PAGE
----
ANOTHER reason NOT to weld cast iron

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Hands On

Re: ANOTHER reason NOT to weld cast iron

Post by Hands On »

In reply to Tryp

< Why do major manufacturers make rod that is so damn expensive no hobby welder would buy it? >
Major manufacturers and I'm talking about the rolls royce of cast iron electrodes - EUTECTIC CASTOLIN - DO NOT MANUFACTURE WITH THE HOME MARKET IN MIND - Their products are manufactured with the maintainence market in mind where an hours down time means thousands of dollars of loss. Bear in mind there are many grades and types of cast iron and each requires its own grade of electrode.
Accordingly they will pay several hundred dollars for a packet of electrodes that will sucessfully repair the breakage in the hands of a competent cast iron welding operator.

The operator must be competent in the use of these electrodes -not just experienced in some other type of metal. I worked at Queensland Alumina Limited The largest aluminium refinery and where downtime was rated at $thousands per hour. I could repair cast iron wear and breakages because I understood the material and was experienced.

Cast iron contains up to 4% carbon content . It is a super saturated solution through out the metal. It is carbon affect on cooling which causes cracking.. If you do not understand this and how do deal with it you are continuall domed to failure. Cast iron best works under compression and cant stand much tensile or torsion. In summary the most cost effective and sucessful repair for home welders is oxycaetylene process but this must done with caution as a too carburising flame will give a diamond hard finish.

My 2C worth
Grahame Collins
JHM13
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Re: ANOTHER reason NOT to weld cast iron

Post by JHM13 »

I have an article somewhere concerning a problem that auto racers were having
cracking heads in the valve seat area.Since it was getting difficult to find this particular head, a guy devised a way to fix them.After removing the valves,
He veed and I think end drilled the crack.He then took loose bricks and built a
brick floor and box somewhat bigger then the head.He had the head supported on bricks so the area of work would be easily accessable.He then filled the whole
thing with charcoal briquetes and lit it off.He even had the top of the head covered.
He covered the top with a piece of sheet iron and let it heat for a hour or so .
He got his O/C rig set up and got his cast iron rods ready to go.
He uncovered the head,brushed the ashes&charcoal back and welded it in place.
When done ,he raked the charcoal &ashes back over it,and covered it and ignored it until the next day.They remachined the head and said they were very happy
with the results>
MikeC
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Re: ANOTHER reason NOT to weld cast iron

Post by MikeC »

"It is carbon affect on cooling which causes cracking.. If you do not understand this and how do deal with it you are continuall domed to failure."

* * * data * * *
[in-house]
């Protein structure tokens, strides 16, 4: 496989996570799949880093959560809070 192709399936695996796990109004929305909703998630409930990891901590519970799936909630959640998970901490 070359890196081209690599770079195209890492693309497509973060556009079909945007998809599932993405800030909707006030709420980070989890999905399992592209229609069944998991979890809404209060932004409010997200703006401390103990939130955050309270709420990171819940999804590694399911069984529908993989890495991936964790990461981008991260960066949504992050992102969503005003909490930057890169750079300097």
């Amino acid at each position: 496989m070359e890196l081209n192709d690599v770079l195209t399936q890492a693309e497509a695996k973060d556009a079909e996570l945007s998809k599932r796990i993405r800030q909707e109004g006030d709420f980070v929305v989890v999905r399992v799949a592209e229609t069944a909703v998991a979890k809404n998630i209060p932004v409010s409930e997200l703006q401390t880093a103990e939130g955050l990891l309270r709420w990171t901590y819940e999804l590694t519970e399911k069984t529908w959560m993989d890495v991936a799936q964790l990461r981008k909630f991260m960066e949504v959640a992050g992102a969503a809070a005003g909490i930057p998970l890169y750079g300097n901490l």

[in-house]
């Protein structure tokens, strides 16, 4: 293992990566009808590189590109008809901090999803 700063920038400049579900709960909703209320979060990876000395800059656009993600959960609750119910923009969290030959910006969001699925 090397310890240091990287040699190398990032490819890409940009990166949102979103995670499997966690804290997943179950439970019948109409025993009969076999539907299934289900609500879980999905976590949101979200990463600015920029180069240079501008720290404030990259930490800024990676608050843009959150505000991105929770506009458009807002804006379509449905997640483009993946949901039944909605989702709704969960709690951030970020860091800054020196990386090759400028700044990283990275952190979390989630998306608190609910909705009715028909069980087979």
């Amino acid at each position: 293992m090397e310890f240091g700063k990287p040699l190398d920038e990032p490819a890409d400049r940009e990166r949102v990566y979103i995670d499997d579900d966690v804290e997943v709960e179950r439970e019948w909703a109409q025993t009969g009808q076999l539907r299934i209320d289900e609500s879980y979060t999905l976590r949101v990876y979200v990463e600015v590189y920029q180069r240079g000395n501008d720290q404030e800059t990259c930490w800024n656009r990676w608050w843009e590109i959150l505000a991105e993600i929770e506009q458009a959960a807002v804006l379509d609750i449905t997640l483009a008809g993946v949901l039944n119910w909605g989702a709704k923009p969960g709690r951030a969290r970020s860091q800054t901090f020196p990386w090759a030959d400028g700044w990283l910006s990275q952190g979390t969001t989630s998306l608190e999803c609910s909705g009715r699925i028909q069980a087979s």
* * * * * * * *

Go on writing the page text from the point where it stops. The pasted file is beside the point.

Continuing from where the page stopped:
Agree with you 100%, hands on. As I said, the reason for this extensive training and availabilty of super expensive electrodes are to allow a broken machine, which very probably CANNOT be repaired ANY OTHER WAY, to be stuck together well enough to get the job done. How do you acetylene weld or braze a 100ton hydraulic press frame that has broken through a thick section? Nearly impossible (especially these days). In this case, electric welding would be about the only option.

"Cast iron best works under compression and cant stand much tensile or torsion."

Yes, agreed again. Unfortunately, somebody forgot to tell those guys who made machine handles, mounting ears, shifter arms, etc... out of cast iron and imposed just such loads on them. When those get broken, you have to have the FULL strength of the original joint or it'll come off in your hand, or break inside the machine. To make matters worse, these are usually very small sections by comparison. Pre-heat is not a problem, it's the cooling that gets you. They cool WAY too fast in most cases (as quick as the torch is removed). Unless you have an oven, it's going to come out brittle nearly every time.

"In summary the most cost effective and sucessful repair for home welders is oxycaetylene process but this must done with caution as a too carburising flame will give a diamond hard finish."

Not only just a carburizing flame, there are plenty of gotchas for welding cast iron, even with a torch. Unless material homogeneity, or color match is required, there are far less pitfalls and problems with brazing. If properly reinforced, the joint will be as strong as, or usually stronger than, the original part before the break. Brazing rods are cheap and there is less gas used due to the lower temps, lower pre-heat and shorter post heat (if any) required.
18x72 L&S, Fosdick 3ft radial, Van Norman 2G bridgemill, Van Norman #12, K. O. Lee T&C grinder, Steptoe-Western 12X universal HS shaper, 16spd benchtop DP, Grob band filer, South Bend 10L
MikeC
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Re: ANOTHER reason NOT to weld cast iron

Post by MikeC »

"A few must haves :

Cherry red heat before and during welding
Cleaned, Well prepared and fluxed welding areas
Trained ,experinced and skilled oxy acetlenewelding operators
Water cooled (shrouded ) oxy aceylene nozzles
Post heat in a bricked in firepit
very slow cooldown rate rate - onetime 4 days"

I like very much that you labelled these MUST HAVES! Not good ideas, not suggestions. Without these conditions the weld will be brittle. White iron will form as the iron hardens with the carbon still in full solution.The extent may vary, but it's going to happen. Most home shops (and most other shops for that matter)cannot maintain all these conditions.

If the part is of any size at all, it's going to take at least two or more guys and torches to maintain the heat, most of us are trying this solo.

The cleaning and fluxing I think we can all pretty much accomplish if we take our time and do it right.